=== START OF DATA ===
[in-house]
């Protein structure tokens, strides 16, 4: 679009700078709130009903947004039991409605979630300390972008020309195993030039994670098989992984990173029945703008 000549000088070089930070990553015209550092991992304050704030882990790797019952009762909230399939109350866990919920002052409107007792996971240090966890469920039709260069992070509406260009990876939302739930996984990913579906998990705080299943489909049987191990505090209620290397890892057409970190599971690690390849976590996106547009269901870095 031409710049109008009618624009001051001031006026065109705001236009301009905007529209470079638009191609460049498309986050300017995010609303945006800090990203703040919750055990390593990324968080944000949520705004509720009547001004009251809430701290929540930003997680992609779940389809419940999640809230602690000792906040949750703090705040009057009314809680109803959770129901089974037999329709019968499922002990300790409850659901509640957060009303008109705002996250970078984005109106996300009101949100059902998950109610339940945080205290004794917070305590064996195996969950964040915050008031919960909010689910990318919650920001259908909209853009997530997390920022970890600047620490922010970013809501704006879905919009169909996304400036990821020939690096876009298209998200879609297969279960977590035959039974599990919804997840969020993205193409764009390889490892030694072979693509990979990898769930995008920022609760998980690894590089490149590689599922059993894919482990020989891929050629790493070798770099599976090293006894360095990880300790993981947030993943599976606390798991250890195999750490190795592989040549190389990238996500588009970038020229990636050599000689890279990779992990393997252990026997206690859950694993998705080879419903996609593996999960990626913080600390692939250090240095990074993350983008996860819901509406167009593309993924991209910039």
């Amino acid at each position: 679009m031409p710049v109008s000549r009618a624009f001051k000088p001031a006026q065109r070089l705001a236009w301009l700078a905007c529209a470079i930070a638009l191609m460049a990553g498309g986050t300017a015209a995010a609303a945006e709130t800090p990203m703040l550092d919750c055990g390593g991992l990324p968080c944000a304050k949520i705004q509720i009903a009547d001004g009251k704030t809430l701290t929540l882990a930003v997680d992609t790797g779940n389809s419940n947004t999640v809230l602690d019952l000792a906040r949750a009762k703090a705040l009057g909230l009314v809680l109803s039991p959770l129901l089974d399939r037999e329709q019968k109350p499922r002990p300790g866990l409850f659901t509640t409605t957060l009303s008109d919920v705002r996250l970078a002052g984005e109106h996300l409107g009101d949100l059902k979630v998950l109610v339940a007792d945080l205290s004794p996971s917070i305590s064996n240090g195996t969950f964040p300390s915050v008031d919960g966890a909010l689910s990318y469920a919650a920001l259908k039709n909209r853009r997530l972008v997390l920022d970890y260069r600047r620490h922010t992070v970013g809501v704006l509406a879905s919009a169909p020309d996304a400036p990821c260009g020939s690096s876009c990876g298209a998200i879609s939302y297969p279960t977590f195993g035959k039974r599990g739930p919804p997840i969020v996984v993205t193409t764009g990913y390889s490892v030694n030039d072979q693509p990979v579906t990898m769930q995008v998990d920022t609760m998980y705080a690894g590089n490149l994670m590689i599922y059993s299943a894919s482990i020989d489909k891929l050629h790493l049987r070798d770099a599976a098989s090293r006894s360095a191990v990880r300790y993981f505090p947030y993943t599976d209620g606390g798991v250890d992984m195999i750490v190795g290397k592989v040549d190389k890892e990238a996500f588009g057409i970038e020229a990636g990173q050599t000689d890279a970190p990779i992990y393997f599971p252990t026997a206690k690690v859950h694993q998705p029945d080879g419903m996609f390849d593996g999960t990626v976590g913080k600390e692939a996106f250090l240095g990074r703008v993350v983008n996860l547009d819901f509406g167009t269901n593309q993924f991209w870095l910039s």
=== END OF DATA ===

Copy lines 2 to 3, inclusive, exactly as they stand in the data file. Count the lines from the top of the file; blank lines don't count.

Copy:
């Protein structure tokens, strides 16, 4: 679009700078709130009903947004039991409605979630300390972008020309195993030039994670098989992984990173029945703008 000549000088070089930070990553015209550092991992304050704030882990790797019952009762909230399939109350866990919920002052409107007792996971240090966890469920039709260069992070509406260009990876939302739930996984990913579906998990705080299943489909049987191990505090209620290397890892057409970190599971690690390849976590996106547009269901870095 031409710049109008009618624009001051001031006026065109705001236009301009905007529209470079638009191609460049498309986050300017995010609303945006800090990203703040919750055990390593990324968080944000949520705004509720009547001004009251809430701290929540930003997680992609779940389809419940999640809230602690000792906040949750703090705040009057009314809680109803959770129901089974037999329709019968499922002990300790409850659901509640957060009303008109705002996250970078984005109106996300009101949100059902998950109610339940945080205290004794917070305590064996195996969950964040915050008031919960909010689910990318919650920001259908909209853009997530997390920022970890600047620490922010970013809501704006879905919009169909996304400036990821020939690096876009298209998200879609297969279960977590035959039974599990919804997840969020993205193409764009390889490892030694072979693509990979990898769930995008920022609760998980690894590089490149590689599922059993894919482990020989891929050629790493070798770099599976090293006894360095990880300790993981947030993943599976606390798991250890195999750490190795592989040549190389990238996500588009970038020229990636050599000689890279990779992990393997252990026997206690859950694993998705080879419903996609593996999960990626913080600390692939250090240095990074993350983008996860819901509406167009593309993924991209910039």
């Amino acid at each position: 679009m031409p710049v109008s000549r009618a624009f001051k000088p001031a006026q065109r070089l705001a236009w301009l700078a905007c529209a470079i930070a638009l191609m460049a990553g498309g986050t300017a015209a995010a609303a945006e709130t800090p990203m703040l550092d919750c055990g390593g991992l990324p968080c944000a304050k949520i705004q509720i009903a009547d001004g009251k704030t809430l701290t929540l882990a930003v997680d992609t790797g779940n389809s419940n947004t999640v809230l602690d019952l000792a906040r949750a009762k703090a705040l009057g909230l009314v809680l109803s039991p959770l129901l089974d399939r037999e329709q019968k109350p499922r002990p300790g866990l409850f659901t509640t409605t957060l009303s008109d919920v705002r996250l970078a002052g984005e109106h996300l409107g009101d949100l059902k979630v998950l109610v339940a007792d945080l205290s004794p996971s917070i305590s064996n240090g195996t969950f964040p300390s915050v008031d919960g966890a909010l689910s990318y469920a919650a920001l259908k039709n909209r853009r997530l972008v997390l920022d970890y260069r600047r620490h922010t992070v970013g809501v704006l509406a879905s919009a169909p020309d996304a400036p990821c260009g020939s690096s876009c990876g298209a998200i879609s939302y297969p279960t977590f195993g035959k039974r599990g739930p919804p997840i969020v996984v993205t193409t764009g990913y390889s490892v030694n030039d072979q693509p990979v579906t990898m769930q995008v998990d920022t609760m998980y705080a690894g590089n490149l994670m590689i599922y059993s299943a894919s482990i020989d489909k891929l050629h790493l049987r070798d770099a599976a098989s090293r006894s360095a191990v990880r300790y993981f505090p947030y993943t599976d209620g606390g798991v250890d992984m195999i750490v190795g290397k592989v040549d190389k890892e990238a996500f588009g057409i970038e020229a990636g990173q050599t000689d890279a970190p990779i992990y393997f599971p252990t026997a206690k690690v859950h694993q998705p029945d080879g419903m996609f390849d593996g999960t990626v976590g913080k600390e692939a996106f250090l240095g990074r703008v993350v983008n996860l547009d819901f509406g167009t269901n593309q993924f991209w870095l910039s």